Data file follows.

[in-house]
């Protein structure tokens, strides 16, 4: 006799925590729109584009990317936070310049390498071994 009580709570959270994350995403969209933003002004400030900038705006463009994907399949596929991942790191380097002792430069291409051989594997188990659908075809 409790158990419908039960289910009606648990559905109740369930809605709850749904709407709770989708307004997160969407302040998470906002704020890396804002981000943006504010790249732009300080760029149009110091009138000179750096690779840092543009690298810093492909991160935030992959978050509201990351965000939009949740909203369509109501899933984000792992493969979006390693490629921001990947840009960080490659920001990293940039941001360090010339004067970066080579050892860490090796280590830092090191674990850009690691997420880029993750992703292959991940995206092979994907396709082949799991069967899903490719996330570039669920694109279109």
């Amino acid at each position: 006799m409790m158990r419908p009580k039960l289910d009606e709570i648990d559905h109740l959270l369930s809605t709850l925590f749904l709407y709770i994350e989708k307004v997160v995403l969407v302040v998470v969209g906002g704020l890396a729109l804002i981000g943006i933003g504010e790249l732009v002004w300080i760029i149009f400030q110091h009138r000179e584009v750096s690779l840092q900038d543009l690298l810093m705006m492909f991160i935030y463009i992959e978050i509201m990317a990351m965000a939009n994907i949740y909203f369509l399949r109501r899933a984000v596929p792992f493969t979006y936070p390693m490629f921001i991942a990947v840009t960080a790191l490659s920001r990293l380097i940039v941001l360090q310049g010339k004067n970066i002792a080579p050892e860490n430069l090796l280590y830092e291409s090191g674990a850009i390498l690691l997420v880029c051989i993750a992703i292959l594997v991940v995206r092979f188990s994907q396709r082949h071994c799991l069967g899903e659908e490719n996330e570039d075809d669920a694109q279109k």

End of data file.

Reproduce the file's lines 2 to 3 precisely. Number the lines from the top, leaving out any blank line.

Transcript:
């Protein structure tokens, strides 16, 4: 006799925590729109584009990317936070310049390498071994 009580709570959270994350995403969209933003002004400030900038705006463009994907399949596929991942790191380097002792430069291409051989594997188990659908075809 409790158990419908039960289910009606648990559905109740369930809605709850749904709407709770989708307004997160969407302040998470906002704020890396804002981000943006504010790249732009300080760029149009110091009138000179750096690779840092543009690298810093492909991160935030992959978050509201990351965000939009949740909203369509109501899933984000792992493969979006390693490629921001990947840009960080490659920001990293940039941001360090010339004067970066080579050892860490090796280590830092090191674990850009690691997420880029993750992703292959991940995206092979994907396709082949799991069967899903490719996330570039669920694109279109």
């Amino acid at each position: 006799m409790m158990r419908p009580k039960l289910d009606e709570i648990d559905h109740l959270l369930s809605t709850l925590f749904l709407y709770i994350e989708k307004v997160v995403l969407v302040v998470v969209g906002g704020l890396a729109l804002i981000g943006i933003g504010e790249l732009v002004w300080i760029i149009f400030q110091h009138r000179e584009v750096s690779l840092q900038d543009l690298l810093m705006m492909f991160i935030y463009i992959e978050i509201m990317a990351m965000a939009n994907i949740y909203f369509l399949r109501r899933a984000v596929p792992f493969t979006y936070p390693m490629f921001i991942a990947v840009t960080a790191l490659s920001r990293l380097i940039v941001l360090q310049g010339k004067n970066i002792a080579p050892e860490n430069l090796l280590y830092e291409s090191g674990a850009i390498l690691l997420v880029c051989i993750a992703i292959l594997v991940v995206r092979f188990s994907q396709r082949h071994c799991l069967g899903e659908e490719n996330e570039d075809d669920a694109q279109k």